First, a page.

I never thought I'd get into using my phone to take pictures.
But I have — and I'm hooked. Like hundreds of millions of others, I post some of my pictures to social media.
All those posts leave a digital trail, though. Which means somebody probably knows what I did, when I did it, and where I went.
Still there are ways to outfox the spooks. Julia Angwin of ProPublica spent the last year doing just that. She chronicles her adventure in a new book, "Dragnet Nation: A quest for privacy, security, and freedom in a world of relentless surveillance."
The book is a ride down the path of the outlandish steps someone would have to take if they want to keep their digital trail private.
Angwin goes to great lengths to do just that. One of the unthinkable things she did to keep her safe?
Tin foil. Seriously.
Angwin spent a day with her phone wrapped in it. The good news is the tinfoil disabled it.
"The bad news is the phone is disabled and people can't get a hold of you," she says. "And people look at you like you're crazy."
It's just one of many incredible stories within the new book. And we're happy to share with you the first chapter of it with you.
Who is watching you?
This was once a question asked only by kings, presidents, and public figures trying to dodge the paparazzi and criminals trying to evade the law. The rest of us had few occasions to worry about being tracked.
But today the anxious question—“who’s watching?”—is relevant to everyone regardless of his or her fame or criminal persuasion. Any of us can be watched at almost any time, whether it is by a Google Street View car taking a picture of our house, or an advertiser following us as we browse the Web, or the National Security Agency logging our phone calls.
Dragnets that scoop up information indiscriminately about everyone in their path used to be rare; police had to set up roadblocks, or retailers had to install and monitor video cameras. But technology has enabled a new era of supercharged dragnets that can gather vast amounts of personal data with little human effort. These dragnets are extending into ever more private corners of the world.
Consider the relationship of Sharon Gill and Bilal Ahmed, close friends who met on a private online social network called PatientLikeMe.com.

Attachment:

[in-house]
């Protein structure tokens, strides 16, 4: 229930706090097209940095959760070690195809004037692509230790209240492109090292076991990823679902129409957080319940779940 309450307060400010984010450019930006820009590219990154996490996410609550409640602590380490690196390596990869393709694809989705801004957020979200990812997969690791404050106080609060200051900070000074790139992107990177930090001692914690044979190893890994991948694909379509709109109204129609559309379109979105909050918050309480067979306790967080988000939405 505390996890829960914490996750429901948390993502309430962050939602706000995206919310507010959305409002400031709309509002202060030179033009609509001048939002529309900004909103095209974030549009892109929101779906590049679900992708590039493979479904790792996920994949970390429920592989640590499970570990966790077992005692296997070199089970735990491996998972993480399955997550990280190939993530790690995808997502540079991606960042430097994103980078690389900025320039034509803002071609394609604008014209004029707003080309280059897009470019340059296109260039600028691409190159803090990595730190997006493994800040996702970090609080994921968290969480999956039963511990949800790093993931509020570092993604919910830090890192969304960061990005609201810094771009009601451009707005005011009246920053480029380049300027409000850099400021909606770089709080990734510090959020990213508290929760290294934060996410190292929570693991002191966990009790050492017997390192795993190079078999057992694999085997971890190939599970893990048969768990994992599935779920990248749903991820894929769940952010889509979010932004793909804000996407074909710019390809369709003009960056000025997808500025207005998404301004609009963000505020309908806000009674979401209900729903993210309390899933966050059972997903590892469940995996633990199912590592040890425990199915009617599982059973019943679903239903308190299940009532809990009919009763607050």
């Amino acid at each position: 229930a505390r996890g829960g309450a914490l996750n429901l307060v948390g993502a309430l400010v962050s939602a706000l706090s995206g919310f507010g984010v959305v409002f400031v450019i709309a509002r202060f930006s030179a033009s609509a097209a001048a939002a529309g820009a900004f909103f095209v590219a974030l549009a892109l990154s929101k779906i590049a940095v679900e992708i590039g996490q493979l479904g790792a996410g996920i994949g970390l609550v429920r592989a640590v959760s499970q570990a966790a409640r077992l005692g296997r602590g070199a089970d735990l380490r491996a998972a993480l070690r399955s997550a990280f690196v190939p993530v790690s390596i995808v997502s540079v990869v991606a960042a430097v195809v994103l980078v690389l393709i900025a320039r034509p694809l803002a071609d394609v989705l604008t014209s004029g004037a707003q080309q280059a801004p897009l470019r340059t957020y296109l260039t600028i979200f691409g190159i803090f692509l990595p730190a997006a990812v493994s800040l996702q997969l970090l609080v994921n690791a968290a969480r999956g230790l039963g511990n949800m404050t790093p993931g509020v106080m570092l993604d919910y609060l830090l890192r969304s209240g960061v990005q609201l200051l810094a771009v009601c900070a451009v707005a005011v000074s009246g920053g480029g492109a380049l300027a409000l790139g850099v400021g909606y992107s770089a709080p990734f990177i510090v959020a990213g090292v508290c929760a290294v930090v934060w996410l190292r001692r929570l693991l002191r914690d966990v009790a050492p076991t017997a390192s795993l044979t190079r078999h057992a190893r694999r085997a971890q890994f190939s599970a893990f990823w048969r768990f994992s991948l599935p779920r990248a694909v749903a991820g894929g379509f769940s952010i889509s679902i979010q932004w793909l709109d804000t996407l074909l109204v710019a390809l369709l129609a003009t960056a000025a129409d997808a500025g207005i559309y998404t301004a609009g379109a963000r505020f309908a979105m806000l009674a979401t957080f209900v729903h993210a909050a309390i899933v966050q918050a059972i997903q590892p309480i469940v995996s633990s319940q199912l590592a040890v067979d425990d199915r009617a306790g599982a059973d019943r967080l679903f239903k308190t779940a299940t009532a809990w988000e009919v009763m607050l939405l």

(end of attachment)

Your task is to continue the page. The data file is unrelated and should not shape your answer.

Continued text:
Sharon and Bilal couldn’t be more different. Sharon is a forty-two-year-old single mother who lives in a small town in southern Arkansas. She ekes out a living trolling for treasures at yard sales and selling them at a flea market. Bilal Ahmed, thirty-six years old, is a single, Rutgers-educated man who lives in a penthouse in Sydney, Australia. He runs a chain of convenience stores.
Although they have never met in person, they became close friends on a password-protected online forum for patients struggling with mental health issues. Sharon was trying to wean herself from antidepressant medications. Bilal had just lost his mother and was suffering from anxiety and depression.
From their far corners of the world, they were able to cheer each other up in their darkest hours. Sharon turned to Bilal because she felt she couldn’t confide in her closest relatives and neighbors. “I live in a small town,” Sharon told me. “I don’t want to be judged on this mental illness.”
But in 2010, Sharon and Bilal were horrified to discover they were being watched on their private social network.
It started with a break-in. On May 7, 2010, PatientsLikeMe noticed unusual activity on the “mood” forum where Sharon and Bilal hung out. A new member of the site, using sophisticated software, was attempting to “scrape,” or copy, every single message off PatientsLikeMe’s private online “Mood” and “Multiple Sclerosis” forums.
PatientsLikeMe managed to block and identify the intruder: it was the Nielsen Company, the New York media-research firm. Nielsen monitors online “buzz” for its clients, including major drug makers. On May 18, PatientsLikeMe sent a cease-and-desist letter to Nielsen and notified its members of the break-in. (Nielsen later said it would no longer break into private forums. “It’s something that we decided is not acceptable,” said Dave Hudson, the head of the Nielsen unit involved.)
But there was a twist. PatientsLikeMe used the opportunity to inform members of the fine print they may not have noticed when they signed up. The website was also selling data about its members to pharmaceutical and other companies.
The news was a double betrayal for Sharon and Bilal. Not only had an intruder been monitoring them, but so was the very place that they considered to be a safe space. It was as if someone filmed an Alcoholics Anonymous meeting and AA was mad because that film competed with its own business of videotaping meetings and selling the tapes. “I felt totally violated,” Bilal said.
Even worse, none of it was necessarily illegal. Nielsen was operating in a gray area of the law even as it violated the terms of service at PatientsLikeMe, but those terms are not always legally enforceable. And it was entirely legal for PatientsLikeMe to disclose to its members in its fine print that it would sweep up all their information and sell it.